My second, and more pressing reason, for being against this honor comes down to 5 words ... Keeping Up with the Kardashians. Over the last 10 years, Bruce Jenner has been a part of (and in many ways encouraged) the upbringing of one of the most dangerous families in American culture. This show, and the success that the daughters have had from it, highlight some of the most disturbing issues that we're experiencing in our society. In a time where women are doing AMAZING things across the globe (heck, we're a year away from potentially electing our first female President) the Kardashian sisters have become famous for nothing more than their appearances, clothes, and outlandish lifestyle. They have placed vanity above character and Bruce helped to support the mockery that these ladies have become. Ladies who are "role models" for millions of young girls around the country. And that's where the problem comes from ... all of a sudden, Bruce is no longer the most famous person in his family. His slut-tastic daughters have become media icons and the former Olympic champion was just becoming a footnote. So what did he do? He brought the spotlight back to himself. Over the last six months, she has once again become the shining star of the family, shining brighter than her ridiculous children. It's all about Caitlyn.

Please understand, I'm not going to sit here and claim that Bruce didn't believe he was a woman all along and only changed genders to be famous. While I am skeptical of Jenner's intentions, I will not deny that this could very well have been a lifelong battle that finally culminated in her becoming herself. However, don't you find the timing of all this a bit ... curious? Why did Bruce wait until his late 60's, when his family was incredibly famous beyond his wildest imagination, before making this decision or telling ANYONE how he felt? Why couldn't this have been done in his 30's? 40's? 50's? According to the story told during the ESPY's telecast, Caitlyn didn't want to bring any pain to her family and thus decided to wait before changing her life. She isolated herself over the last couple of years while transforming into the person we see today. I'm sorry Bruce, I'm sorry Caitlyn, I'm sorry Jenner ... I just don't buy it. Your entire life has been about fame and fortune, and I don't trust you. From the bottom of my heart, I hope I'm wrong. But since I feel the way I do, I truly wish this award had been given to someone that epitomizes courage in every facet of their life. I can think of several individuals that were recognized in just the first 2 hours of the show who would have been more deserving of this most prestigious honor: Lauren Hill, Stuart Scott, or even the person who presented the award, Abby Wambach.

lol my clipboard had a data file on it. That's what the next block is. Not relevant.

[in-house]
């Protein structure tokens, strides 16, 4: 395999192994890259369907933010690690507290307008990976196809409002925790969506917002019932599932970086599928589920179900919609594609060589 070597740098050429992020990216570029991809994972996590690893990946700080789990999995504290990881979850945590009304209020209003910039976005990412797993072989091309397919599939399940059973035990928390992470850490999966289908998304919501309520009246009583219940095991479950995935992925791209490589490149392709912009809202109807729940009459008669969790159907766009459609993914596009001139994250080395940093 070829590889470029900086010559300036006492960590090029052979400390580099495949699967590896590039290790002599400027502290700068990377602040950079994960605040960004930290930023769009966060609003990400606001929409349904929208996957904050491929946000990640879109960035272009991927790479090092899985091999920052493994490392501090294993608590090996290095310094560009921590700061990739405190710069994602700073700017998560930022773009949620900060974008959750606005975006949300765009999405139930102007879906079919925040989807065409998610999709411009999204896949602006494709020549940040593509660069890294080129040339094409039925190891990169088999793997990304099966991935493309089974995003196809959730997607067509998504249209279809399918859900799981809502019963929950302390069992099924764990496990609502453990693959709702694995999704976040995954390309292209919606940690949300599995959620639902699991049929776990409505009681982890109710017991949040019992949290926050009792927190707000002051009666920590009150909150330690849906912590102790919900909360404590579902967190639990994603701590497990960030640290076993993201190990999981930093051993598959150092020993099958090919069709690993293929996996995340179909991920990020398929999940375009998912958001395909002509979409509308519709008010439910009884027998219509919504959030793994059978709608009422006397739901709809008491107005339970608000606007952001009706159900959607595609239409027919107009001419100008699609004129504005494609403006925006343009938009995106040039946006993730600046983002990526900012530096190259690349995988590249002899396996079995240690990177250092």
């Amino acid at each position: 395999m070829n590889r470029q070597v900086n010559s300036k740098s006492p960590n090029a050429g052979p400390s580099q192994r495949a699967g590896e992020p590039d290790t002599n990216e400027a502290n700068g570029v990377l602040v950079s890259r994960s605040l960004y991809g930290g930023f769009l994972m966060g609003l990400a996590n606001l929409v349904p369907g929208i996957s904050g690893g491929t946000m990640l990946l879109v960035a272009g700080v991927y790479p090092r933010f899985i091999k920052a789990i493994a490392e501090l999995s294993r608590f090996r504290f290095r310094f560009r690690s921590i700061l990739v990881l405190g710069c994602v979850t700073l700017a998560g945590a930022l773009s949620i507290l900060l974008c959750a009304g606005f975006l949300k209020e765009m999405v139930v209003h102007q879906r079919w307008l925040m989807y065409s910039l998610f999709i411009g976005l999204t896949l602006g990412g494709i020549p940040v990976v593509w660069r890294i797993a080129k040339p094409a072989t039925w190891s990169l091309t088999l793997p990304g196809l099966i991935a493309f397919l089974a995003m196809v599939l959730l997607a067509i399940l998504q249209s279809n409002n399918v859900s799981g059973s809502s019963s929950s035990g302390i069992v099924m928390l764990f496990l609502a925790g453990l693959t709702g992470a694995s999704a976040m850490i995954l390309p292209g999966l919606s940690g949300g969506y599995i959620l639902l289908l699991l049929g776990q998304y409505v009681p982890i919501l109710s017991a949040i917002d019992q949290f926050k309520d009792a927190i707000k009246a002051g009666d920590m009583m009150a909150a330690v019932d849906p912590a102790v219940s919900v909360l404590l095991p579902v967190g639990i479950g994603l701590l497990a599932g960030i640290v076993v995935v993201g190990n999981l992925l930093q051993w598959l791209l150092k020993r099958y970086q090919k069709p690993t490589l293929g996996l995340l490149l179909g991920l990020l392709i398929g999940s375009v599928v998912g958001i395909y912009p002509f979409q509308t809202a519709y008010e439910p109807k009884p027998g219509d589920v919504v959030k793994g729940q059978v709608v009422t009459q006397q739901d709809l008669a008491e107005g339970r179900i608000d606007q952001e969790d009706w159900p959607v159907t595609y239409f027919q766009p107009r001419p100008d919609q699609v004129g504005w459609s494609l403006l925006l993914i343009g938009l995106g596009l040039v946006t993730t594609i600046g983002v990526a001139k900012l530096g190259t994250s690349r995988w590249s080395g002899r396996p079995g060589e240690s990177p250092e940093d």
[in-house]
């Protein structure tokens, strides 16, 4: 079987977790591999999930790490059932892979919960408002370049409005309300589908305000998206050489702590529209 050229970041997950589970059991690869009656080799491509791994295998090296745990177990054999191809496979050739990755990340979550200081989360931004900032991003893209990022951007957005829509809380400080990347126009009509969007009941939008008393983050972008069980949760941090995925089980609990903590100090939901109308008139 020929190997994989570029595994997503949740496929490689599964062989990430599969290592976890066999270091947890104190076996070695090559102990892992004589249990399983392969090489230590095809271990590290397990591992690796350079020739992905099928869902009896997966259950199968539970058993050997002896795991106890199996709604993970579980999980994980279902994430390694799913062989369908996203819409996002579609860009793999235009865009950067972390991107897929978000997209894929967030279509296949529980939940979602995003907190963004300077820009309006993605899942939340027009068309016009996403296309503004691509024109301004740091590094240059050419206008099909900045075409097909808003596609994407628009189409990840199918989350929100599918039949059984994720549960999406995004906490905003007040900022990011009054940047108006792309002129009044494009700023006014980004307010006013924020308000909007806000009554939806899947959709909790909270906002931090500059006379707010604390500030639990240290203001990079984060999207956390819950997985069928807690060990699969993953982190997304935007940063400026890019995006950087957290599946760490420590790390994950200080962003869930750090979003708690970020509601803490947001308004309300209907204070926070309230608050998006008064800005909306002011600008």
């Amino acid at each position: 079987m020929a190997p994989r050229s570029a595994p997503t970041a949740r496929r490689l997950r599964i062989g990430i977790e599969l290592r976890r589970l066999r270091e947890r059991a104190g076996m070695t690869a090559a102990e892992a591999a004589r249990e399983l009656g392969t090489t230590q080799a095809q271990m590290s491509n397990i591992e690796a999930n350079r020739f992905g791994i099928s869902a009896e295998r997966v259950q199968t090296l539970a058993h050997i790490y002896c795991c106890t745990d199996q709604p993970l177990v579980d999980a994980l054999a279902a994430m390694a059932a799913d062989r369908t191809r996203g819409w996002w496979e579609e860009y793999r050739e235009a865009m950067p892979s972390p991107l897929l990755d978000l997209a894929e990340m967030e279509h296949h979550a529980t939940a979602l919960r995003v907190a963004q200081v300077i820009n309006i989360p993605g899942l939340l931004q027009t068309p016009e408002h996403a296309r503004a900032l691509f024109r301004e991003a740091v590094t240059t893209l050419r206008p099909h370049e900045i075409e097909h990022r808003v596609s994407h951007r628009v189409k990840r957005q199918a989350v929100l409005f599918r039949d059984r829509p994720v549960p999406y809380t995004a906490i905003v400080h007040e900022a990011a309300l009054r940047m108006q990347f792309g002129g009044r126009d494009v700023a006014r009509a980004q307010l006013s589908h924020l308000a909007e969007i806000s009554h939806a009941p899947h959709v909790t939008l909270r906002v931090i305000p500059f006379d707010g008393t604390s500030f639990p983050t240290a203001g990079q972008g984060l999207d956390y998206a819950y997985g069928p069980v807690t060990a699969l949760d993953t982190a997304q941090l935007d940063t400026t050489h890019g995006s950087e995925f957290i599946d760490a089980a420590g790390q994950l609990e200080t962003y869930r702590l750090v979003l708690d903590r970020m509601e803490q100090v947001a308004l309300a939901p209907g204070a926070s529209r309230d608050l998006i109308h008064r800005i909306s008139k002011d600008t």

Here is why it's important that you read this entire post ... it is very important that you know that I am completely in support of any individual who identifies with a gender different than what they were born with. I believe each person is born as a special and unique human being and we are not always dealt the hand we believe we deserve. If you feel you were meant to be someone different than who you are, then by all means, explore that side of you and live life as who you want to be. It doesn't matter to me if you are white, black, straight, gay, male, female, or transgender. What counts to me is who you are as a person, what you bring to the world and those around you, and how you treat other people. You be you and I'll be me.

If there is anything positive that comes out of Caitlyn Jenner receiving this award, it's the hope that there are individuals out there who will truly benefit from the spirit of the message behind the award. Abuse and mistreatment of the transgender community is a legitimate issue and if even one teenager keeps the will to live because they are inspired by Caitlyn, it will have been worth it. While I may question the individual and the motives behind the recipient, there is potentially something much bigger happening here, and that is a beautiful thing. For that reason, and that reason alone, I applaud the choice of Caitlyn Jenner as the Arthur Ashe award winner. I hope she fully understands the responsibility that has been placed on her shoulders with this honor and will use the power to make a positive change in this world, not just another reality show. Now's your chance Caitlyn ... prove me wrong.

- Fishy

1 comment:

  1. Interesting take. I actually agree with most of what you say here in this post. And who is your singular follower?